It was originally found in 1902 by French explorer Alfred Grandidier in the southern region of Madagascar. While researching Madagascar’s natural history, he came across it.

The mineral bears the name of Alfred Grandidier, a French explorer who traveled to Madagascar and studied its natural history between 1836 and 1922.

A higher iron (Fe) content causes the grandidierite to appear bluer. The newly found gemstone blue ominelite (Mg, Fe) is the Fe-analogue (Fe, Mg) of grandidierite.

It can show one of three colors depending on the viewing angle: dark green, colorless (sometimes a very pale yellow), or dark blue-green.

Grandidierite is classified as extremely hard on the Mohs scale, with a score of 7.5. Significantly translucent Grandidierite facets are extremely rare. The Gemological Institute of America (GIA) estimates that the largest cut specimen in its possession weighs 763.5 carats.

Another extremely costly material that you may not be familiar with is called paynite.

It was first found in Myanmar by British mineralogist and gem dealer Arthur C.D. Pain, who mistook it for a ruby until it was identified as a new gemstone in the 1950s. Once it was established that the mineral was a novel species, the mineral was given a name.

Prices are quoted between $9,000 and $300,000, with $9,000 being the most often quoted amount. Of all the rarest minerals in the world, paudite is reputed to be the “hardest” to find. The British gem dealer Arthur C. D. Pain made the initial discovery of it in Burma in 1950.

More of these exquisite stones may eventually be found in the Mogok Area of Myanmar, where recent discoveries have been made. People want them, no matter how much they cost.

If you’ve ever fancied buying some plutonium, then you had better get saving up because it’s $6,000 per gram. Plutonium is a radioactive metal that comes from the nuclear decay of uranium, but sometimes it can also be found naturally. Its uses include nuclear reactors and nuclear weapons, but it’s also used to power satellites and space crafts that need a long-lasting energy supply.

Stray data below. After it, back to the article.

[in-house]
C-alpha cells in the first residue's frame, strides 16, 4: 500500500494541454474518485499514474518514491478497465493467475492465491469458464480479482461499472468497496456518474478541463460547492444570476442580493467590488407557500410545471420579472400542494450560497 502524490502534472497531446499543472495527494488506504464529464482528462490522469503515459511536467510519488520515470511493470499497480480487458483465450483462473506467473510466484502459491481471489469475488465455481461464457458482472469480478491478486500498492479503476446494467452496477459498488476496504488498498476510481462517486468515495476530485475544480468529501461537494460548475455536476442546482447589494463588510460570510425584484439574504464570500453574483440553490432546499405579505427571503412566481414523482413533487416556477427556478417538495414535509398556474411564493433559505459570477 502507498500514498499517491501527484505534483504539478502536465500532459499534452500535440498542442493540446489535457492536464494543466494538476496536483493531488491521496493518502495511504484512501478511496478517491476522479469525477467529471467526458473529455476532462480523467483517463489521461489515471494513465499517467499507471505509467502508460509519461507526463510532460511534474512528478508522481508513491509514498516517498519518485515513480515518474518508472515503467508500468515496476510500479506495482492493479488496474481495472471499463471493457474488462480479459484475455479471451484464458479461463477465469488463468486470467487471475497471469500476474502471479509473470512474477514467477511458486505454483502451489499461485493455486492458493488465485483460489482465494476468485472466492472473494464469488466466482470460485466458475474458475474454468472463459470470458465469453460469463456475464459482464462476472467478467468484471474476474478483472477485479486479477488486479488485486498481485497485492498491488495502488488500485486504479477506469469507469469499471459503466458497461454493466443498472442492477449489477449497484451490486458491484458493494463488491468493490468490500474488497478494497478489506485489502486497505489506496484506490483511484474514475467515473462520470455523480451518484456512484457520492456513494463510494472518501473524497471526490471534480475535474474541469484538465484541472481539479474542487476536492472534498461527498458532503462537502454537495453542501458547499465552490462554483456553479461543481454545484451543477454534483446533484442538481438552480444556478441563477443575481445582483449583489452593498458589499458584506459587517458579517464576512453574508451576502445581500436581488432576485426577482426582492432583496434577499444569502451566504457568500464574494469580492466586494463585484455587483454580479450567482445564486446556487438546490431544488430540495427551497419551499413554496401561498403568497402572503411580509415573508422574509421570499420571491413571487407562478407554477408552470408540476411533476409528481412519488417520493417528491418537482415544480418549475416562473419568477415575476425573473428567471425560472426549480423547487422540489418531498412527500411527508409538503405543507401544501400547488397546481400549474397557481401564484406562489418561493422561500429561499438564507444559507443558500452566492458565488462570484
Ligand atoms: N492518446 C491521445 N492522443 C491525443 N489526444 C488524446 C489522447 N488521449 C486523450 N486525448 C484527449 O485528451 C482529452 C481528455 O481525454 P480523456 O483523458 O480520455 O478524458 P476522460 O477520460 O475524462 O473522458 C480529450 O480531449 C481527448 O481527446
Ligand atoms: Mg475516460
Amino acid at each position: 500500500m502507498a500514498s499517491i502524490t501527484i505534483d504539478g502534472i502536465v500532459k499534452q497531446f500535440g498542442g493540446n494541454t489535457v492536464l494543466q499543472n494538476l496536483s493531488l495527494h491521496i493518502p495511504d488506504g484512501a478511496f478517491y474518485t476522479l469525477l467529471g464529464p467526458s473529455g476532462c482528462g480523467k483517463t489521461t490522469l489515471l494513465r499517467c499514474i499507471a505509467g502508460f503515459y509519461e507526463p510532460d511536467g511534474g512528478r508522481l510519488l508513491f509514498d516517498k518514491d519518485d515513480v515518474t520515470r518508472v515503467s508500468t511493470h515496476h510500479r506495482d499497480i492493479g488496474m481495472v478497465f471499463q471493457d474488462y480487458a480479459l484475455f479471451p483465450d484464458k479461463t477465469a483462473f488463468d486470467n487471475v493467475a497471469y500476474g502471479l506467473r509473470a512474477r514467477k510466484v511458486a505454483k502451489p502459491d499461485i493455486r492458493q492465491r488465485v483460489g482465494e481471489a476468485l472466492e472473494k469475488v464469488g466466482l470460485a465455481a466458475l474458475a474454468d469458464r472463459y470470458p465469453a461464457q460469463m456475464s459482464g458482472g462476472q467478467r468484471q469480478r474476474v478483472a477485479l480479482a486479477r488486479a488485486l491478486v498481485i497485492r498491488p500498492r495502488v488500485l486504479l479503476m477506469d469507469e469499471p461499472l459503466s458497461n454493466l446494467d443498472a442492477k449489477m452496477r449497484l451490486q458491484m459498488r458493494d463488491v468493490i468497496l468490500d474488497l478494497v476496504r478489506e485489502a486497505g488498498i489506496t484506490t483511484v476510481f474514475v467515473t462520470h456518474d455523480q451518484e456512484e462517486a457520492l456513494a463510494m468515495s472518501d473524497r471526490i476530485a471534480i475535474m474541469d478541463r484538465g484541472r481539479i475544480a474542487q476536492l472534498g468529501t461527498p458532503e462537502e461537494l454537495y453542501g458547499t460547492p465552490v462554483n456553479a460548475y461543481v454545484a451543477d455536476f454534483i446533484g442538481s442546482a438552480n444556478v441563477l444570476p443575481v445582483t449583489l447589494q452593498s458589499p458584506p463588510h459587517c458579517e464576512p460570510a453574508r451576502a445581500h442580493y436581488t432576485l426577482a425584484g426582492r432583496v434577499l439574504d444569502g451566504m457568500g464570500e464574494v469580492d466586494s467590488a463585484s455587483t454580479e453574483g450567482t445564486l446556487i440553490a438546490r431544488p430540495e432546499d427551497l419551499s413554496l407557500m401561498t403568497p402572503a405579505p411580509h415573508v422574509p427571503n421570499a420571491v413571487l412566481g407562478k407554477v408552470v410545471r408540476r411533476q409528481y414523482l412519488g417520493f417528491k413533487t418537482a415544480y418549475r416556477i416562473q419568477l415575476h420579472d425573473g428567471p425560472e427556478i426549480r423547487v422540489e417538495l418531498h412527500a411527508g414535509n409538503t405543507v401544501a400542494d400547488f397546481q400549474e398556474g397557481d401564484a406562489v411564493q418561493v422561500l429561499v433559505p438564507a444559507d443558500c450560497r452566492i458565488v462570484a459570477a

Plutonium was actually used in the cores of the first atomic bombs, including the devastating bomb that was dropped on Nagasaki, Japan in 1945.

If you do decide to spend your money on plutonium, be extremely careful. Radioactive materials are obviously super dangerous and plutonium can accumulate in your bones which doesn’t sound fun at all. You’ll probably struggle to get your hands on any, though. Plutonium is a controlled substance and even if you did manage to buy some, transporting and storing it would be very difficult to do safely.

This form of power can also be used for space travel. The Voyager 1 probe, for example, has platinum batteries that haven’t failed to this day and are set to keep powering the probe well into 2025.

Lysergic Acid Diethylamide (commonly known as LSD) is a semi-synthetic drug derived from a non-organic chemical named diethylamide, a fungus that grows on certain grains and ergot. It is sensitive to ultraviolet light, chlorine, and oxygen.

The effects of LSD are unpredictable. The user may experience changes in mood, different emotions at once, and visual hallucinations. The physical effects include weakness, hypothermia, sleeplessness, tremors, goosebumps, elevated heart rate, and blood sugar.